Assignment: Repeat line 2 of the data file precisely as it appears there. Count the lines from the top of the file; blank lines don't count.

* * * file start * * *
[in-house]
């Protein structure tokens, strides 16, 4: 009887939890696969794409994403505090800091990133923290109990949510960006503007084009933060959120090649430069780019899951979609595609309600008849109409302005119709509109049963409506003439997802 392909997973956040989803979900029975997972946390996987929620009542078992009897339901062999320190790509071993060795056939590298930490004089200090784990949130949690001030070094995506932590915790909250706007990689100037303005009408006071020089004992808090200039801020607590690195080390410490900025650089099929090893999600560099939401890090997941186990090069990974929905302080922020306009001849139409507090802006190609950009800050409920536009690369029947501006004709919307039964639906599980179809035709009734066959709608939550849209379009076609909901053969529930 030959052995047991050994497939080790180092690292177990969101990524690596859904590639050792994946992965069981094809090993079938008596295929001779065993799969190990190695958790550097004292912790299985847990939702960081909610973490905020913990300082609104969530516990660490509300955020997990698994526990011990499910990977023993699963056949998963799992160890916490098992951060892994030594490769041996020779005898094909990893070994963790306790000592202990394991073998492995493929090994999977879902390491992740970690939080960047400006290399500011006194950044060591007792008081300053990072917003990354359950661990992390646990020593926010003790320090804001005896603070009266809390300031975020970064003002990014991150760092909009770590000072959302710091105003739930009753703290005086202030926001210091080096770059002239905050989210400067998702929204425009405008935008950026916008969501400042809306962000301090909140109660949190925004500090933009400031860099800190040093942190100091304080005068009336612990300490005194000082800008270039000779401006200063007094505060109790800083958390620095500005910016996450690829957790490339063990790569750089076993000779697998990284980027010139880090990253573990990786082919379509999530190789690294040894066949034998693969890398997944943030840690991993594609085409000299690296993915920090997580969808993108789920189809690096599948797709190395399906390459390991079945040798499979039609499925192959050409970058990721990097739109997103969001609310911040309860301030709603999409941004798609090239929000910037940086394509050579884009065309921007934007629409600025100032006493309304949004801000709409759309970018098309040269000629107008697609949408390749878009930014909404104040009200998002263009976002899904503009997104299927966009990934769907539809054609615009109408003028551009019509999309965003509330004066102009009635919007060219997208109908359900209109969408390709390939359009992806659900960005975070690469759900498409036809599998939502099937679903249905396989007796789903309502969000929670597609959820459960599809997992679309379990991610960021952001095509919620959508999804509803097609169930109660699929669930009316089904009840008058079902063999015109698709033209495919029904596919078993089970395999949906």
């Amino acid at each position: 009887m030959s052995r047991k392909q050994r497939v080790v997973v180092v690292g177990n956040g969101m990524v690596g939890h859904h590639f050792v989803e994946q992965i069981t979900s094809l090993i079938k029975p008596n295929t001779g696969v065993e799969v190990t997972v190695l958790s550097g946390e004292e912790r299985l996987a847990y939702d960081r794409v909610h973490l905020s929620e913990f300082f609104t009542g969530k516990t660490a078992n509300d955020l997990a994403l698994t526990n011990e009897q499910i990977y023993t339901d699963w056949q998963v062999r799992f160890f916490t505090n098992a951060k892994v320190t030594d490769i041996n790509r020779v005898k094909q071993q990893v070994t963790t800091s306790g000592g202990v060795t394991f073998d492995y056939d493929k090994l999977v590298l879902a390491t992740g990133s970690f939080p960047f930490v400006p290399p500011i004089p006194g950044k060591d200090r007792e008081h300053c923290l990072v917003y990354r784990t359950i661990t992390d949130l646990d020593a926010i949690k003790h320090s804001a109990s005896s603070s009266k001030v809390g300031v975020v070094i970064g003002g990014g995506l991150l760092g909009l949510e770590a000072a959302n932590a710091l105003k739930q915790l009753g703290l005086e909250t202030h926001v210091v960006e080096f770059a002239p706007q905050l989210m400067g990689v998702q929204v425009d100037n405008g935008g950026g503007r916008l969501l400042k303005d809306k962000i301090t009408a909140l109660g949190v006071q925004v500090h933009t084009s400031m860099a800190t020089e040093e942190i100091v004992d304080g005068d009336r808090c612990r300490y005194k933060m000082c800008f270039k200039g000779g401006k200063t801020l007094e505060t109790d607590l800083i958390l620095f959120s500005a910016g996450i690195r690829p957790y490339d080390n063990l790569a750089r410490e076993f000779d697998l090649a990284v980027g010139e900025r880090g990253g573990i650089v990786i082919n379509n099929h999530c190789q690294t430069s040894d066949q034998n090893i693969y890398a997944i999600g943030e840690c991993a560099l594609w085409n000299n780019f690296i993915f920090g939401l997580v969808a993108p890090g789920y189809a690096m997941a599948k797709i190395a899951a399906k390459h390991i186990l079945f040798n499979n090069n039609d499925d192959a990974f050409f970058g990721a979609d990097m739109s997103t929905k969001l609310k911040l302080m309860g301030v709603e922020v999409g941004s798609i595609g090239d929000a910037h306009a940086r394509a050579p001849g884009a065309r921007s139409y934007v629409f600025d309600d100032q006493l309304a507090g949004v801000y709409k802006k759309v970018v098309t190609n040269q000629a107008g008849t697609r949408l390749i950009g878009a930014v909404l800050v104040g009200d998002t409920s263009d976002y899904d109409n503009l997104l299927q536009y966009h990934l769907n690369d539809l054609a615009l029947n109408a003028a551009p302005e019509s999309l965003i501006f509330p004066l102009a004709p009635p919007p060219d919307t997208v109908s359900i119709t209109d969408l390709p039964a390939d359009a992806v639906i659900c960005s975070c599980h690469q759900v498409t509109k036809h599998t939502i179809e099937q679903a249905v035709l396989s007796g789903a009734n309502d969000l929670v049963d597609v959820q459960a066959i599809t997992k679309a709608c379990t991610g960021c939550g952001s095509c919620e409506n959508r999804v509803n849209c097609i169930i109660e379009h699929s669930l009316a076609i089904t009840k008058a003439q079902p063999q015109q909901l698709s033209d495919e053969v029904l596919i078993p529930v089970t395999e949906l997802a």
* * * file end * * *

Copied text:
């Protein structure tokens, strides 16, 4: 009887939890696969794409994403505090800091990133923290109990949510960006503007084009933060959120090649430069780019899951979609595609309600008849109409302005119709509109049963409506003439997802 392909997973956040989803979900029975997972946390996987929620009542078992009897339901062999320190790509071993060795056939590298930490004089200090784990949130949690001030070094995506932590915790909250706007990689100037303005009408006071020089004992808090200039801020607590690195080390410490900025650089099929090893999600560099939401890090997941186990090069990974929905302080922020306009001849139409507090802006190609950009800050409920536009690369029947501006004709919307039964639906599980179809035709009734066959709608939550849209379009076609909901053969529930 030959052995047991050994497939080790180092690292177990969101990524690596859904590639050792994946992965069981094809090993079938008596295929001779065993799969190990190695958790550097004292912790299985847990939702960081909610973490905020913990300082609104969530516990660490509300955020997990698994526990011990499910990977023993699963056949998963799992160890916490098992951060892994030594490769041996020779005898094909990893070994963790306790000592202990394991073998492995493929090994999977879902390491992740970690939080960047400006290399500011006194950044060591007792008081300053990072917003990354359950661990992390646990020593926010003790320090804001005896603070009266809390300031975020970064003002990014991150760092909009770590000072959302710091105003739930009753703290005086202030926001210091080096770059002239905050989210400067998702929204425009405008935008950026916008969501400042809306962000301090909140109660949190925004500090933009400031860099800190040093942190100091304080005068009336612990300490005194000082800008270039000779401006200063007094505060109790800083958390620095500005910016996450690829957790490339063990790569750089076993000779697998990284980027010139880090990253573990990786082919379509999530190789690294040894066949034998693969890398997944943030840690991993594609085409000299690296993915920090997580969808993108789920189809690096599948797709190395399906390459390991079945040798499979039609499925192959050409970058990721990097739109997103969001609310911040309860301030709603999409941004798609090239929000910037940086394509050579884009065309921007934007629409600025100032006493309304949004801000709409759309970018098309040269000629107008697609949408390749878009930014909404104040009200998002263009976002899904503009997104299927966009990934769907539809054609615009109408003028551009019509999309965003509330004066102009009635919007060219997208109908359900209109969408390709390939359009992806659900960005975070690469759900498409036809599998939502099937679903249905396989007796789903309502969000929670597609959820459960599809997992679309379990991610960021952001095509919620959508999804509803097609169930109660699929669930009316089904009840008058079902063999015109698709033209495919029904596919078993089970395999949906």